Ten Copyright Myths

Ten Copyright Myths

by Donna Ray Berkelhammer

Many people do not understand how work product is protected and what you can do with other people's work.  Let's take a look at 10 copyright myths:

1.  I have to register my work to get a copyright.

2.  I can get a copyright by mailing my work to myself.

Copyrights attach once an original work is "fixed" in a "tangible"  medium›. So once the photographer takes the picture, the author writes the blog, the graphic artist posts the logo, they have rights in the work.  These include the right to copy, distribute, display, perform and make derivative works.  Works on the internet are the protected work product of the author, and using it without permission may be copyright infringment. Just posting something online does not automatically put it in the public domain or make it free for the taking.

Federal registration, however,  gives some pretty powerful benefits - easier ways to calculate damages, presumed validity and ability to sue.

Mailing a copy of your work  to yourself gives no rights. It may prove date of creation, but not well.

3.  If it is on the Internet or emailed to me I can use it freely.

This can get you into big trouble, fast.  Just ask Judith Griggs, former editor of a former online magazine called Cooks Source.  Not every author is just so flattered that you are giving them free exposure that  they will not enforce their copyrights.  Owners who post content on the Internet are not giving up their ownership or rights or putting their content into the public domain.

4.  If there is no notice, there is no copyright.

This used to be true, but since 1989, US copyright law does not require notices.  Assume work you find, particularly online, is copyrighted by others, whether or not it has the © symbol, or says "All Rights Reserved."

5. I can use whatever I want so long as I credit the author.

This is true in some situations.  Some commercial sites have easy to use licenses for graphic arts or photographic images that ask only for credit to the author (Creative Commons, for example).  Other authors are not pleased to have free advertising or exposure from your use and attribution.  When in doubt, ask the owner.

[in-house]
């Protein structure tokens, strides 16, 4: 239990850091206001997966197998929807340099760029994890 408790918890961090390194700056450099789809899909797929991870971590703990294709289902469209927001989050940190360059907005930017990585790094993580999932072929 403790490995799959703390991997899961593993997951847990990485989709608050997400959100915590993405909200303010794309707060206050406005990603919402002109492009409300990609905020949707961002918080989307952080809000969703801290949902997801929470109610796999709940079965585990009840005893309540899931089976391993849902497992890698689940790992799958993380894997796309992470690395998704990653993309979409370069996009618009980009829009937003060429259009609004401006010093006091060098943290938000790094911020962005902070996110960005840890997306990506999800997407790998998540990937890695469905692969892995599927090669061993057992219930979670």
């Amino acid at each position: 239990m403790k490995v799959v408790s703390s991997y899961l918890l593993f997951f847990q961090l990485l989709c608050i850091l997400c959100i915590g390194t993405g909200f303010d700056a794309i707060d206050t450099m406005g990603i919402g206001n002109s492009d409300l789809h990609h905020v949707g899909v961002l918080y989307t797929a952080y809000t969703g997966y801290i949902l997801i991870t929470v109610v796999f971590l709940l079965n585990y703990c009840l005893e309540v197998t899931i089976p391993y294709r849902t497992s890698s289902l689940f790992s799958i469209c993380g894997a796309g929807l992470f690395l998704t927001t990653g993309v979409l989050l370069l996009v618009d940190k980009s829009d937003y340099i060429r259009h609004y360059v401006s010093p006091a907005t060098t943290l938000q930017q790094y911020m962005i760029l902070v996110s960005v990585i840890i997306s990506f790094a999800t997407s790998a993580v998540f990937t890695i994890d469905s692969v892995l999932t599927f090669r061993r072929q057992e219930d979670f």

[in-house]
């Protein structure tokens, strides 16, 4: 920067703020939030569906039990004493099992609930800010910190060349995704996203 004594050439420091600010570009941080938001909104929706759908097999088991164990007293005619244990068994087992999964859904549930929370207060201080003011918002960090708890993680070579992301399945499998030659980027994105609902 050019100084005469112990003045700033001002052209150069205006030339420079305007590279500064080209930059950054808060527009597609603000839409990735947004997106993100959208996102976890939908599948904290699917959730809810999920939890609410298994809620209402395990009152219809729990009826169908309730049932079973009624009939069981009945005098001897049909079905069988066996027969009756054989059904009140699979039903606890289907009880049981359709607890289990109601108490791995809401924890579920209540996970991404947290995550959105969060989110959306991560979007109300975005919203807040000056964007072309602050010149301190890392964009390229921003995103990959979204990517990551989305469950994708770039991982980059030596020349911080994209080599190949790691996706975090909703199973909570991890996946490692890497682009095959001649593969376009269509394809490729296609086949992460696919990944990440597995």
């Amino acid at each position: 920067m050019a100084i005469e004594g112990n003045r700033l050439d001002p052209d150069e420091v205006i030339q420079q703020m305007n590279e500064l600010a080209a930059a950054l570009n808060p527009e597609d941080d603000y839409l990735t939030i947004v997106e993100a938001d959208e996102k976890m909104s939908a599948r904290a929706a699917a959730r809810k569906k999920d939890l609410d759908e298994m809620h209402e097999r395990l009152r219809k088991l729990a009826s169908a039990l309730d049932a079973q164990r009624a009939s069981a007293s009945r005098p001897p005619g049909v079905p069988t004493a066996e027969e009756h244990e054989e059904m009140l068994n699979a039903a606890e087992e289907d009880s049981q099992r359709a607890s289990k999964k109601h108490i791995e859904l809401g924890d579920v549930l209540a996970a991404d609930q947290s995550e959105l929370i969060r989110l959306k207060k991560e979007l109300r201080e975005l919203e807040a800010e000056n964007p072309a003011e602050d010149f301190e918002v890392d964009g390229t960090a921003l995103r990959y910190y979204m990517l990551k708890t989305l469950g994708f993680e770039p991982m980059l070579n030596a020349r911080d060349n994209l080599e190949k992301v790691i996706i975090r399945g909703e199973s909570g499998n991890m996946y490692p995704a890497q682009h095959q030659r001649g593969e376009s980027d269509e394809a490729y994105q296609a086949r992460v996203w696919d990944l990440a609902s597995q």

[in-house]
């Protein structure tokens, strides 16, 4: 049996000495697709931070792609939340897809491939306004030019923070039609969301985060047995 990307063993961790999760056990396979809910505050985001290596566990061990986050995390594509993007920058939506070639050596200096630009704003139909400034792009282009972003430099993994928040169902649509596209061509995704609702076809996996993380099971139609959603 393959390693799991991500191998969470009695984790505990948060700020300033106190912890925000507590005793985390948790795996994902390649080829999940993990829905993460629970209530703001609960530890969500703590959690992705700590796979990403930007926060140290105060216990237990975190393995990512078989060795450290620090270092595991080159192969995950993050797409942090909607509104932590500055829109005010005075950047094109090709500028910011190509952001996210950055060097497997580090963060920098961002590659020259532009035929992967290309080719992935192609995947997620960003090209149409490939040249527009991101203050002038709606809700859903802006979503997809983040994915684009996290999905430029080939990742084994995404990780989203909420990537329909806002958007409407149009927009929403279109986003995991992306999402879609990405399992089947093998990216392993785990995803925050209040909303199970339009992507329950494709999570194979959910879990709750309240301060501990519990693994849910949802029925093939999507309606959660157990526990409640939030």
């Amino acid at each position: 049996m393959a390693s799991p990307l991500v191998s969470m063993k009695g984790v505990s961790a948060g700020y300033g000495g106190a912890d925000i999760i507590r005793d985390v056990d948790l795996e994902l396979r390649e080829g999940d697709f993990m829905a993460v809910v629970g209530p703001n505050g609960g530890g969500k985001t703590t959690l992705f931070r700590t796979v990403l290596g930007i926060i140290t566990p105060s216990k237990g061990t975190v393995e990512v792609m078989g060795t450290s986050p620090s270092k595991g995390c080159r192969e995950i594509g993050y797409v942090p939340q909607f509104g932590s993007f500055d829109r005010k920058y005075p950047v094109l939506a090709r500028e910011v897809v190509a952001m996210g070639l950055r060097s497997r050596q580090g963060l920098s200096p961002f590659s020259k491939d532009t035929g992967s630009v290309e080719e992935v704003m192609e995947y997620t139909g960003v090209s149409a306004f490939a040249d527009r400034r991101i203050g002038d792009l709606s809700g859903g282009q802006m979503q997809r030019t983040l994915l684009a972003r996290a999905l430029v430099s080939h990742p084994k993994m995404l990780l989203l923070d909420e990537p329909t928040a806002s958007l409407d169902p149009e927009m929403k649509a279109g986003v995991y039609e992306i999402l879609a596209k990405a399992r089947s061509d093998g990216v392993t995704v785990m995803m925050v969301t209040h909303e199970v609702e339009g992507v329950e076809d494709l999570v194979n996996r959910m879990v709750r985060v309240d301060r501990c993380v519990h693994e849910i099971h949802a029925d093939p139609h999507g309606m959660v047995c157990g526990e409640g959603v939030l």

6. I can take someone else's ideas or characters and create my own work.

While it is true that copyright protects the expression of an idea, not the idea itself, owners are given the right to make derivative or adaptive works of their original works.  Using other people's characters is not permissible, but perhaps you could write a story about a coastal resort town that doesn't want to warn people about shark attacks so as not to ruin the summer tourism season without infringing Peter Benchley's rights in "Jaws".  A lot of "fan fiction" violates copyrights, but often authors don't enforce their rights for various reasons.

7. If I use 10% or less, I can copy it.

8. If I don't charge for it, I can use it.

9. I can use it freely because I'm using it for educational purposes.

10. I can use it because I am a non-profit.

These statements all refer to the "fair use"exception to US copyright infringement.  "Fair Use" is a defense to a claim of copyright infringement, and does not confer any rights to use other people's work.  It is a pretty limited exception and is one of the most misunderstood areas of copyright law.

The "fair use" exemption  was intended  to allow commentary, parody, news reporting, research and education about copyrighted works without the permission of the author. Fair use is when you use a snippet of someone else's work to make a point or critique it.  Fair use does not occur when a teacher copies a whole chapter in a book to use for "educational purposes" or you copy the first three paragraphs of an online newspaper article because you are too lazy to investigate the facts and write your own story.  Fair use is determined by evaluating four criteria on a sliding scale:

  • The purpose and character of the use, including whether such use is of commercial nature or is for nonprofit educational purposes;
  • The nature of the copyrighted work;
  • The amount and substantiality of the portion used in relation to the copyrighted work as a whole;
  • The effect of the use upon the potential market for, or value of, the copyrighted work.

Even if you have a strong fair use case, you may go broke or decide to settle before the matter is resolved in court.

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